• Obtain the % turnover/CAPEX / OPEX to gauge to what extent the company could be aligned. Establish if the company’s products and services meet the technical thresholds established in the Taxonomy “substantial contribution” guidelines as defined inside the Taxonomy technical report5 and revise the calculation for only eligible revenues

    Step 3: Is there any harm to other Taxonomy-eligible activities (DNSH6 )?

  • Perform proprietary analysis using company data to investigate adverse impacts such as waste management, pollution, effects on biodiversity, contributions to circular economy so that there are no significant negative impacts on the other 5 Taxonomy objectives

    Step 4: Determine if the company employs minimum safeguards

  • Does the company violate international business norms, including OECD Guidelines for Multinational Enterprises?

    By incorporating both the quantitative and qualitative approach the asset manager can determine the alignment at a company level and through weighted average at the portfolio level.

Taxonomy alignment in practice

While the availability of revenue data is relatively detailed per business activity, CAPEX and OPEX data is often not rendered public for specific activities. Secondly, the ability to verify the “substantial contribution” thresholds is hindered by the lack of current requirements to render information public, ahead of the future company disclosure legislation impacting companies from only 2023, for reporting in 2024.

C: Carmignac’s view on the EU Taxonomy

Why does it matter?

As financial market participants, this initiative is important because, until now, there was no common classification system at global or European level that defines the requirements or criteria to be satisfied by an economic activity in order to be considered “green”. It matters even more because it is meant to be the bedrock of many financial mechanisms at the European level (EU Green Bond Standard, Eco-Label for financial products, etc). We think that, as more than 50% of European funds could be qualified as Article 8 or Article 9 by mid-2022 (according to Morningstar), this is likely to foster the transformation of ESG Investing practices, with a shift towards activity-based metrics.

As long-term active investors, we integrate environmental risks in our investment process and engage with companies on how their activities align to the EU Taxonomy, if they have not already done so.

Companies can then consider appropriate actions to reduce potential regulatory and financial risk from activities that may be causing harm to another environmental goal (cf DNSH: Do No Significant Harm criteria) as well being more proactive in their intension to adjust policies and practices to pass the strict technical criteria and align their revenues and operations to taxonomy activity-led goals. In this regard, investors’ decisions to allocate capital or influence companies through engagement can contribute to reorienting investments towards climate protection and the SDGs.

Our Fund Carmignac Portfolio Climate Transition puts this into practice. It seeks to invest at least 60% of assets in companies whose business activities contribute to climate change mitigation and positive environmental change. The investment universe to measure the sustainable objective has been composed using proprietary analysis to identify companies with revenues from economic activities that qualify as environmentally sustainable according to EU Taxonomy standards.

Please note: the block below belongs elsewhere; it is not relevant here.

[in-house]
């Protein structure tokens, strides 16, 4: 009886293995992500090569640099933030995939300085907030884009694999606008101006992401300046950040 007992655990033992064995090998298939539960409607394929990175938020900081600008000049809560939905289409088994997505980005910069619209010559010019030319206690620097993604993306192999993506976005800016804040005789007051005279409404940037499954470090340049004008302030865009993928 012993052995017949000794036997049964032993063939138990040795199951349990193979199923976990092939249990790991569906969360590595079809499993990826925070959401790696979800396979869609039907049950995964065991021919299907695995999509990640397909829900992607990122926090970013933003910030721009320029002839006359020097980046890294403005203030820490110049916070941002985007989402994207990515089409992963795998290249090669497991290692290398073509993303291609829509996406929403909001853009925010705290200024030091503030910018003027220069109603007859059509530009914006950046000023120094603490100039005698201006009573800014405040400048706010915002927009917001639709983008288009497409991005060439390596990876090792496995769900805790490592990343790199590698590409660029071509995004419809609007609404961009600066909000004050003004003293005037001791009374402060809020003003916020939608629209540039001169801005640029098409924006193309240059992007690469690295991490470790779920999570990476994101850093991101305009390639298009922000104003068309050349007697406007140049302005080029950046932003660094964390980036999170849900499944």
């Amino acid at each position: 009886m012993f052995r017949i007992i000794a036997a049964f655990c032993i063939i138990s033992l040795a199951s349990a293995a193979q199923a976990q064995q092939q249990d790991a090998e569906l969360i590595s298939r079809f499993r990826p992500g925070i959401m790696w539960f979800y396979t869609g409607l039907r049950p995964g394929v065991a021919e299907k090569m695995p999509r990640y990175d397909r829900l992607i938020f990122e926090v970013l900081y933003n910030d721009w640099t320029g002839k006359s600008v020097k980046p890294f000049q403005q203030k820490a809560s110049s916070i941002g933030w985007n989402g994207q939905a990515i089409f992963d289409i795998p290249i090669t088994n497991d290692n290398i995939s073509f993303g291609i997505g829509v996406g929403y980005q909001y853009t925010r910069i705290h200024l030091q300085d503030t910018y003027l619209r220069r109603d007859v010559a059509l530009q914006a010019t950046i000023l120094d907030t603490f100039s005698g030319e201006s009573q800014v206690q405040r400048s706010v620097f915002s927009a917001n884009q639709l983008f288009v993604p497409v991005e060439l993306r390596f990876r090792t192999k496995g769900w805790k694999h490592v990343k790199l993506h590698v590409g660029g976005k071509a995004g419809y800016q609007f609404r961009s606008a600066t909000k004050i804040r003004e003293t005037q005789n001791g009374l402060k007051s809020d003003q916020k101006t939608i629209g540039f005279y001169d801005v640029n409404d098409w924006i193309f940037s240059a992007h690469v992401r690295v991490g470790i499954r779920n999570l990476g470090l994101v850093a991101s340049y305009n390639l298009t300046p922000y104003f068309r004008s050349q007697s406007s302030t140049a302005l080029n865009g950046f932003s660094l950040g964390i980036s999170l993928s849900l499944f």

What comes next?

We will have an obligation to disclose how our funds align to the EU Taxonomy, i.e the alignment of funds that have E and S characteristics and those that have sustainable investments and goals for climate mitigation and climate adaptation from January 2022, covering the reporting period of 2021.

With the latest publication of the final RTS at the end of October, many points that had kept the asset management industry wondering for most of 2021 have been now clarified. The funds that fall within the scope of SFDR Article 8 and Article 9 - which classify investment products according to their degree of sustainability - will be divided according to their Taxonomy alignment:


As we are now entering a period in which only a handful of companies report their taxonomy alignment, third party estimates will coexist with company estimates, investors should proceed with caution until before the final reporting is available.

To conclude, Taxonomy means more work for companies and financial market participants, but is great news for end investors, as it means more harmonised information readily available to them.

1Sustainable Finance Disclosure Regulation: it requires asset managers to include sustainability (ESG-related) risks in their investment decisions and requests funds to be clearly categorised as to their “greenness” while documenting their objectives, policies, methodologies in prospectuses, websites and periodic reports.
2funds used by a company to acquire, upgrade, and maintain physical assets such as property, plants, buildings, technology, or equipment
3costs that a company must make to perform its operational activities
6DNSH : Do No Significant Harm